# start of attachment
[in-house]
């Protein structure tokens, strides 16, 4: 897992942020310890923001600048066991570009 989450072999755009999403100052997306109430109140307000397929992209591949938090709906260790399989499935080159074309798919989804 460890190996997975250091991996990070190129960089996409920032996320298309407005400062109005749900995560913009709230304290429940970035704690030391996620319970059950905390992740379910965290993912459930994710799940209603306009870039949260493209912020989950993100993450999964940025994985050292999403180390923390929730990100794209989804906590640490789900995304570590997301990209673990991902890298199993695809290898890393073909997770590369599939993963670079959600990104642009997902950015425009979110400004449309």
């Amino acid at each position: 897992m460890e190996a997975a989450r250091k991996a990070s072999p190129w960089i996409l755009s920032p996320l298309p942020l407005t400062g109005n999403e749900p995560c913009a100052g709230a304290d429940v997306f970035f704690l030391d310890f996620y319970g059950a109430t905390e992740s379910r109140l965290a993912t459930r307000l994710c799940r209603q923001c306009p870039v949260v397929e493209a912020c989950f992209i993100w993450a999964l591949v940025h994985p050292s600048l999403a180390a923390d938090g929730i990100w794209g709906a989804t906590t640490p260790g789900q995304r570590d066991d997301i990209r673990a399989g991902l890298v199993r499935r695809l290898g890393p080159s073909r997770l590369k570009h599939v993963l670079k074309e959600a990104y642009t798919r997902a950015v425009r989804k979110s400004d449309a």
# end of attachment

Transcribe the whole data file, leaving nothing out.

[in-house]
């Protein structure tokens, strides 16, 4: 897992942020310890923001600048066991570009 989450072999755009999403100052997306109430109140307000397929992209591949938090709906260790399989499935080159074309798919989804 460890190996997975250091991996990070190129960089996409920032996320298309407005400062109005749900995560913009709230304290429940970035704690030391996620319970059950905390992740379910965290993912459930994710799940209603306009870039949260493209912020989950993100993450999964940025994985050292999403180390923390929730990100794209989804906590640490789900995304570590997301990209673990991902890298199993695809290898890393073909997770590369599939993963670079959600990104642009997902950015425009979110400004449309």
């Amino acid at each position: 897992m460890e190996a997975a989450r250091k991996a990070s072999p190129w960089i996409l755009s920032p996320l298309p942020l407005t400062g109005n999403e749900p995560c913009a100052g709230a304290d429940v997306f970035f704690l030391d310890f996620y319970g059950a109430t905390e992740s379910r109140l965290a993912t459930r307000l994710c799940r209603q923001c306009p870039v949260v397929e493209a912020c989950f992209i993100w993450a999964l591949v940025h994985p050292s600048l999403a180390a923390d938090g929730i990100w794209g709906a989804t906590t640490p260790g789900q995304r570590d066991d997301i990209r673990a399989g991902l890298v199993r499935r695809l290898g890393p080159s073909r997770l590369k570009h599939v993963l670079k074309e959600a990104y642009t798919r997902a950015v425009r989804k979110s400004d449309a």